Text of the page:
A unique discovery: a fossil of catidids 50 million years old with preserved internal organs

A 50-million-year-old grasshopper fossil found by researchers has caused quite a stir in the scientific community. This unique specimen belongs to the extinct species Arethaea solterae, also known as filamentous grasshoppers. It was named after Lellen Salter, a retired insect pathologist who is a colleague of the study’s lead author.

This discovery provides valuable information about the evolutionary history of grasshoppers. Katydids are rare in the fossil record, so each new find becomes an important puzzle in understanding their evolution. According to Sam Heads, study leader and director of the Prairie Research Institute’s Center for Paleontology, this discovery confirms that about 50 million years ago, the genus Arethaea already had a morphology that allowed it to mimic grass and hide from predators.

The most surprising feature of this fossil, however, is the preservation of its internal organs. Researchers found muscles, digestive tract, glands and even one testicle. Normally, this level of preservation is not seen in fossils of this type. Sam Heads notes that the preservation of intestinal traces in the specimens is not unusual, but after a more detailed study, the team of scientists found evidence of pectoral muscles connected to the wings or lateral muscles, as well as a “fat body” and a testicle.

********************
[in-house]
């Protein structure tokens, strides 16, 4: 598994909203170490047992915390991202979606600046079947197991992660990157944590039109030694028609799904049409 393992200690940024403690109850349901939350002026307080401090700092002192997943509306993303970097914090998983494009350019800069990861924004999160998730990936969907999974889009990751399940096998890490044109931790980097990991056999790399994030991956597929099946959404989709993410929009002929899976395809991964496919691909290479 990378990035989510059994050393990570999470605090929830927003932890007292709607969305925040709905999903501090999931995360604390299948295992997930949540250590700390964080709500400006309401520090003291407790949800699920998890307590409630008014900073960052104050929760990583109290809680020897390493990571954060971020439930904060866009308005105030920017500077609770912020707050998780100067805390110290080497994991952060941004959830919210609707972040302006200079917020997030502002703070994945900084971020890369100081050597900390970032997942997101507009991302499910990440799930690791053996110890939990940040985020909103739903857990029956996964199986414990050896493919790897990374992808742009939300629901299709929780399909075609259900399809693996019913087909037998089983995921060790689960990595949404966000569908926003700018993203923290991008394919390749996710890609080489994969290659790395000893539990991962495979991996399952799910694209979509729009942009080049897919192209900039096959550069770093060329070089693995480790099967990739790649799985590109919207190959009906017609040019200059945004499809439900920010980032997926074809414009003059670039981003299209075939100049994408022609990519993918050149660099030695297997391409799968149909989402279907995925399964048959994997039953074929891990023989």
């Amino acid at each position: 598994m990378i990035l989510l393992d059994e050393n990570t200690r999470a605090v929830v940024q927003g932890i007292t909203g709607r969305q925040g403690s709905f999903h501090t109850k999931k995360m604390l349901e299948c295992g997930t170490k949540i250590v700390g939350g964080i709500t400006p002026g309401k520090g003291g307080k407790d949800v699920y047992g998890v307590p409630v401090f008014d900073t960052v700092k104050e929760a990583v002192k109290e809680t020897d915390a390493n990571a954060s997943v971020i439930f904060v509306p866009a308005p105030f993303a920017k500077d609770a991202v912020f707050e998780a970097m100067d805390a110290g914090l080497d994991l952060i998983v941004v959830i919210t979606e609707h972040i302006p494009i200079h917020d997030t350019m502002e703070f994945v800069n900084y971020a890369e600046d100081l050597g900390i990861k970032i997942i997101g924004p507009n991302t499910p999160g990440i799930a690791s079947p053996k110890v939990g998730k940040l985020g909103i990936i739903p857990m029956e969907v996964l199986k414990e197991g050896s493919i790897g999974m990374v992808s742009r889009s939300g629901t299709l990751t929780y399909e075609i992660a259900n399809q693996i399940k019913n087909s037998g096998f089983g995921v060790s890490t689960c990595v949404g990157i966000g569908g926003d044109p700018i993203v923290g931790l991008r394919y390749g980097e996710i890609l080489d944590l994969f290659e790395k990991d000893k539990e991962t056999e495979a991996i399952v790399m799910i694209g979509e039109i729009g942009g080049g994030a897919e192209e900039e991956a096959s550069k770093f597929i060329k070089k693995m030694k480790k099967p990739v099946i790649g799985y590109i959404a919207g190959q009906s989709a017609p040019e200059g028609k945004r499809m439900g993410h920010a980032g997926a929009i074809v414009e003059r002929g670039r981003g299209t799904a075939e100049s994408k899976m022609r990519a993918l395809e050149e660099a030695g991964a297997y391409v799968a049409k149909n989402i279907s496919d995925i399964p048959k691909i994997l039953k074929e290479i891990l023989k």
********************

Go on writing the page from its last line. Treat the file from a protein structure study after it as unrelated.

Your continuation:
These findings were analyzed against dissected grasshopper specimens and were found to be nearly identical. The testes, accessory glands, and ventricle in the extinct Arethaea solterae were the same as in modern grasshoppers. This opens up new opportunities for studying the evolution and adaptation of these insects.

The fossil was found in the Green River Formation, known for its beautifully preserved fossils. It is a famous fossil bed extending across three states. However, despite the area’s reputation, researchers have been shocked by the level of preservation of this fossil. Sam Heads says he has never before seen such a structure preserved by rock compression.

This discovery is of great value to paleontology and evolutionary biology. It provides an opportunity to better understand the past and evolution of grasshoppers, as well as expanding our knowledge of the insect world as a whole.

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